- What personal amenities are provided? A friend of mine rented a beautiful villa in Tuscany. After 15 hours of flying and 3 hours of driving, they arrived late in the evening tired and in dire need of a restroom. They bee-lined to the villa's restroom only to find no toilet paper. They quickly jumped back into the car and sped to the nearest village. Everything was closed. And sadly for them, everything was closed the next day for a national holiday. Their story is now recited with humor, but they didn't find it so funny at the time. Only in high-end luxury villas will you possibly find the kinds of amenities you will find in a hotel: toilet paper, bath soap, shampoo. For obvious reasons, you will want to find out before you leave home.
- Is a workable washer/dryer provided? Washing and drying clothes in Italy is another story! Water is a commodity in the countryside, so using a washing machine is discouraged. Dryers are rare, and finding one that actually dries is even rarer. Drying clothes on a line outside is prefered--not a problem unless it rains. If your packing will be determined on whether you will be able to do laundry or not, find out the washer/dryer situation beforehand. Oh yea, and pack your own detergent!
- Is cleaning service provided? In most rentals, only a final cleaning is provided in your rental cost. There are a few that offer a mid-week linen change, and even fewer that offer a daily cleaning. If you don't mind spending your vacation picking up after yourself and your family, then it's not a problem. Otherwise, ask if there is a cleaning person you can hire during your stay.
- Is a cook provided? OK, there are several things to think about here. If you plan to cook meals for you and your family, you will want to make sure a market is nearby. You will make several trips to the market during your stay because refrigerators are very small and hold very little. Also, be prepared to do your own clean-up (unless you've hired a cleaning person as suggested in #10). While some properties offer the services of a professional chef, you may also ask about the availability of a local cook--someone's nonna (grandmother), perhaps.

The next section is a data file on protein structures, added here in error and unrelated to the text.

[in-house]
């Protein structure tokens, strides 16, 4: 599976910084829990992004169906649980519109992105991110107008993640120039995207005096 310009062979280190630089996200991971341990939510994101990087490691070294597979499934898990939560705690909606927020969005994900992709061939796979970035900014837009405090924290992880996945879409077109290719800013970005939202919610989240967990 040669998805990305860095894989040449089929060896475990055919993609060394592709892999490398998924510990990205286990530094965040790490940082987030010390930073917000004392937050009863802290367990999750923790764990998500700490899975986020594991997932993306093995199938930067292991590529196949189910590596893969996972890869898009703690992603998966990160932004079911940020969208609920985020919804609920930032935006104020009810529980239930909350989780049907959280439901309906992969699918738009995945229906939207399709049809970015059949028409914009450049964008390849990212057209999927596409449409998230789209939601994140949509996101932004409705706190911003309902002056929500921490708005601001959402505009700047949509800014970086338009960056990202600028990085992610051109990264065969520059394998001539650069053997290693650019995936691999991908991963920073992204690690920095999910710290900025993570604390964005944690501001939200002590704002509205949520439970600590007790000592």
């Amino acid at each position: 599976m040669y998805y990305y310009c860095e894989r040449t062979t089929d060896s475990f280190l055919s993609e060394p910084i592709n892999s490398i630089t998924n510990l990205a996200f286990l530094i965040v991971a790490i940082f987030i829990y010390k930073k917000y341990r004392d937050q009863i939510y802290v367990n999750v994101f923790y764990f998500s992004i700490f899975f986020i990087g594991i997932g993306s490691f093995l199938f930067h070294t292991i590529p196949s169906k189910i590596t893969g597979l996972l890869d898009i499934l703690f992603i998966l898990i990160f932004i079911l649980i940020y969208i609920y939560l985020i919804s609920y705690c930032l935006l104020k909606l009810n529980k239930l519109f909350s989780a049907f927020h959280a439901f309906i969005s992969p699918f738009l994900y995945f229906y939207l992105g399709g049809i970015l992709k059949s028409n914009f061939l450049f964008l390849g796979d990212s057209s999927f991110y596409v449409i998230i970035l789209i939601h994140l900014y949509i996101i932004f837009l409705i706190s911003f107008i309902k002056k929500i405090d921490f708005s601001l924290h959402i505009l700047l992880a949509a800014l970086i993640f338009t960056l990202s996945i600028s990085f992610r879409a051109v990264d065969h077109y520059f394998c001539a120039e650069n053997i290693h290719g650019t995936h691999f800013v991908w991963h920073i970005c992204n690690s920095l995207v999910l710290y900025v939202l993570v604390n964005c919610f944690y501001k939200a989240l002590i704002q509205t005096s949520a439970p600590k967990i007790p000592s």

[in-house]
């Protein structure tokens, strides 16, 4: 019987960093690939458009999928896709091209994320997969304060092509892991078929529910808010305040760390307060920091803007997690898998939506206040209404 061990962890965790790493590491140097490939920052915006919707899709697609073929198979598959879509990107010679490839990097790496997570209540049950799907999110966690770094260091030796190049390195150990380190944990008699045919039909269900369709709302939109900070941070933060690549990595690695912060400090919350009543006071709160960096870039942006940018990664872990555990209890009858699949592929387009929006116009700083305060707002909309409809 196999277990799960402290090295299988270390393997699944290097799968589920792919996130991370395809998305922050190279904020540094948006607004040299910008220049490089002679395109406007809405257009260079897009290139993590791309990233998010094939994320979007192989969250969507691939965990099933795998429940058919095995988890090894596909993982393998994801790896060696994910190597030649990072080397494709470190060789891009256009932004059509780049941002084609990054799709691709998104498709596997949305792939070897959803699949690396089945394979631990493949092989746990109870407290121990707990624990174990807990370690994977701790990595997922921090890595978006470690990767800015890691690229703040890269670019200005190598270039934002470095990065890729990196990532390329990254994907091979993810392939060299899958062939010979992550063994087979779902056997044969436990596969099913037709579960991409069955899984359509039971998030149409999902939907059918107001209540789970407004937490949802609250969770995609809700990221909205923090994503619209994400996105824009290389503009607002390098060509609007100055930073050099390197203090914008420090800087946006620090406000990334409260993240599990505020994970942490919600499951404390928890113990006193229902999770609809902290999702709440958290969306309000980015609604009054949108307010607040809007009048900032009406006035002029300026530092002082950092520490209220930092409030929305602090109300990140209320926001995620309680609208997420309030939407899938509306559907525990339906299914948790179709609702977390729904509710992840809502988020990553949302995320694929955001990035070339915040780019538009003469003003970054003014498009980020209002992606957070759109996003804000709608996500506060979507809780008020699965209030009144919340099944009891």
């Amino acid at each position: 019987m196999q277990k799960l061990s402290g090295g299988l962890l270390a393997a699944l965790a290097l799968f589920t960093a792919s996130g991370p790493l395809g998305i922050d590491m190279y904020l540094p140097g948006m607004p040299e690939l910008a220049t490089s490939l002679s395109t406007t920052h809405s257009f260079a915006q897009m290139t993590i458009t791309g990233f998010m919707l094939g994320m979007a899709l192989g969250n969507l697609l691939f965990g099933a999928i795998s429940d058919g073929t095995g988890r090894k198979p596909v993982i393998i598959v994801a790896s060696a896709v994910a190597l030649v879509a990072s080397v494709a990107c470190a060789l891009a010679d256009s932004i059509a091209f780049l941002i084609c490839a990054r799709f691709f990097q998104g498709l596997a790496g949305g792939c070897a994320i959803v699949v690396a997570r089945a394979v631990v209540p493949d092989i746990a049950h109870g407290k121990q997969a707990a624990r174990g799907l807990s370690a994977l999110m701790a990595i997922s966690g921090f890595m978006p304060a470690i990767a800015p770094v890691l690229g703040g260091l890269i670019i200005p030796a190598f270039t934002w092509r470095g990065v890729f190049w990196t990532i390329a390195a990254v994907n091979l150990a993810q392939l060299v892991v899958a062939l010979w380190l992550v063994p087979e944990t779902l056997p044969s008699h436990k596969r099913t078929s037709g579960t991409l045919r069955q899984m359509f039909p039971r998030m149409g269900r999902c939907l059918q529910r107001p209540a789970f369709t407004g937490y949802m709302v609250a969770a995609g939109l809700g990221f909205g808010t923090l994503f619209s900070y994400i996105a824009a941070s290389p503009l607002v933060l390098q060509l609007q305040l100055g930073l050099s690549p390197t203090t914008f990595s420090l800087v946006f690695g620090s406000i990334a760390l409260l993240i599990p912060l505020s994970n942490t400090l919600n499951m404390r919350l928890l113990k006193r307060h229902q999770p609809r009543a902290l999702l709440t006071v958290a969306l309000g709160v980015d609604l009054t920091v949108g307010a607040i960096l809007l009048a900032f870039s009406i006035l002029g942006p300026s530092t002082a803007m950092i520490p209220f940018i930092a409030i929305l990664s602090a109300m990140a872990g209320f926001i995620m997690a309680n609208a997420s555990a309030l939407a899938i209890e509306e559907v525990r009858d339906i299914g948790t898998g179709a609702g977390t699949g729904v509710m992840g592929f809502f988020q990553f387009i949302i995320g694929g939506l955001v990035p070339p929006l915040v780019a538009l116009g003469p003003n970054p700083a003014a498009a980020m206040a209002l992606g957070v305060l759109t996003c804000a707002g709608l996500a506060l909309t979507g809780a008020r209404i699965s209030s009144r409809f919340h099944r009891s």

- Who do I call in the event of an emergency? At home, you have your doctor, the fire department, the police department and other important contacts programmed into your phone or written down in a phone book. It is just as important--or maybe more so--to do the same in your vacation home.
- How is payment made? Here's another horror story from a newbie renter: A couple picked up their keys to their rental property and were asked for the full week's rental in cash. A whopping €8,500. They were directed to the nearest ATM (the only one in town) to find they could only withdraw €250 per day. Fortunately for them, the owner allowed them into the property with the agreement they would go directly to the bank the next morning for the cash. If it is not clearly stated on the property's website, ask how payment is to be made when you confirm your rental.
- Bring all copies of correspondence with you. It's a vacation and you'd like to think you can trust everyone, but that's not the world we live in. Make copies of all of your correspondence with the owner or management company and pack it with your other travel documents. That way, you have a leg to stand on should an issue arise that strays from your original agreement.